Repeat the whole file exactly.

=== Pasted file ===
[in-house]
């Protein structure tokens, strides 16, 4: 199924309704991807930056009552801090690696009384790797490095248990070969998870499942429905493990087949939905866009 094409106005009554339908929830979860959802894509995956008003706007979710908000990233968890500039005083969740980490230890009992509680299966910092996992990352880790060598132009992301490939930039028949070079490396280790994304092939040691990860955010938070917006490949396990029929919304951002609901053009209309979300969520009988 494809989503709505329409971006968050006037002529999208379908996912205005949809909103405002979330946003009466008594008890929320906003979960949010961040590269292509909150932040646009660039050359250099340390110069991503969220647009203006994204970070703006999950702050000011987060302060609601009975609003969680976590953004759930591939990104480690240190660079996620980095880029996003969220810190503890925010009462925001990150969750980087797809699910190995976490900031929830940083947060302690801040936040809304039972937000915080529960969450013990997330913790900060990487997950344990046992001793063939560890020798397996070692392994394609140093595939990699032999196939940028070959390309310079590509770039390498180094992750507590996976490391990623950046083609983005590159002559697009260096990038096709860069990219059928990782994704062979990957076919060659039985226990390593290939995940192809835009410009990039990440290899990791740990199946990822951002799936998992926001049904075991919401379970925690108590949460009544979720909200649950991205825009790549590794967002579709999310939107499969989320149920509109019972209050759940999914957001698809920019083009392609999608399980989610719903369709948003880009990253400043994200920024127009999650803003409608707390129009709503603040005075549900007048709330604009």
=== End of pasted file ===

[in-house]
């Protein structure tokens, strides 16, 4: 199924309704991807930056009552801090690696009384790797490095248990070969998870499942429905493990087949939905866009 094409106005009554339908929830979860959802894509995956008003706007979710908000990233968890500039005083969740980490230890009992509680299966910092996992990352880790060598132009992301490939930039028949070079490396280790994304092939040691990860955010938070917006490949396990029929919304951002609901053009209309979300969520009988 494809989503709505329409971006968050006037002529999208379908996912205005949809909103405002979330946003009466008594008890929320906003979960949010961040590269292509909150932040646009660039050359250099340390110069991503969220647009203006994204970070703006999950702050000011987060302060609601009975609003969680976590953004759930591939990104480690240190660079996620980095880029996003969220810190503890925010009462925001990150969750980087797809699910190995976490900031929830940083947060302690801040936040809304039972937000915080529960969450013990997330913790900060990487997950344990046992001793063939560890020798397996070692392994394609140093595939990699032999196939940028070959390309310079590509770039390498180094992750507590996976490391990623950046083609983005590159002559697009260096990038096709860069990219059928990782994704062979990957076919060659039985226990390593290939995940192809835009410009990039990440290899990791740990199946990822951002799936998992926001049904075991919401379970925690108590949460009544979720909200649950991205825009790549590794967002579709999310939107499969989320149920509109019972209050759940999914957001698809920019083009392609999608399980989610719903369709948003880009990253400043994200920024127009999650803003409608707390129009709503603040005075549900007048709330604009």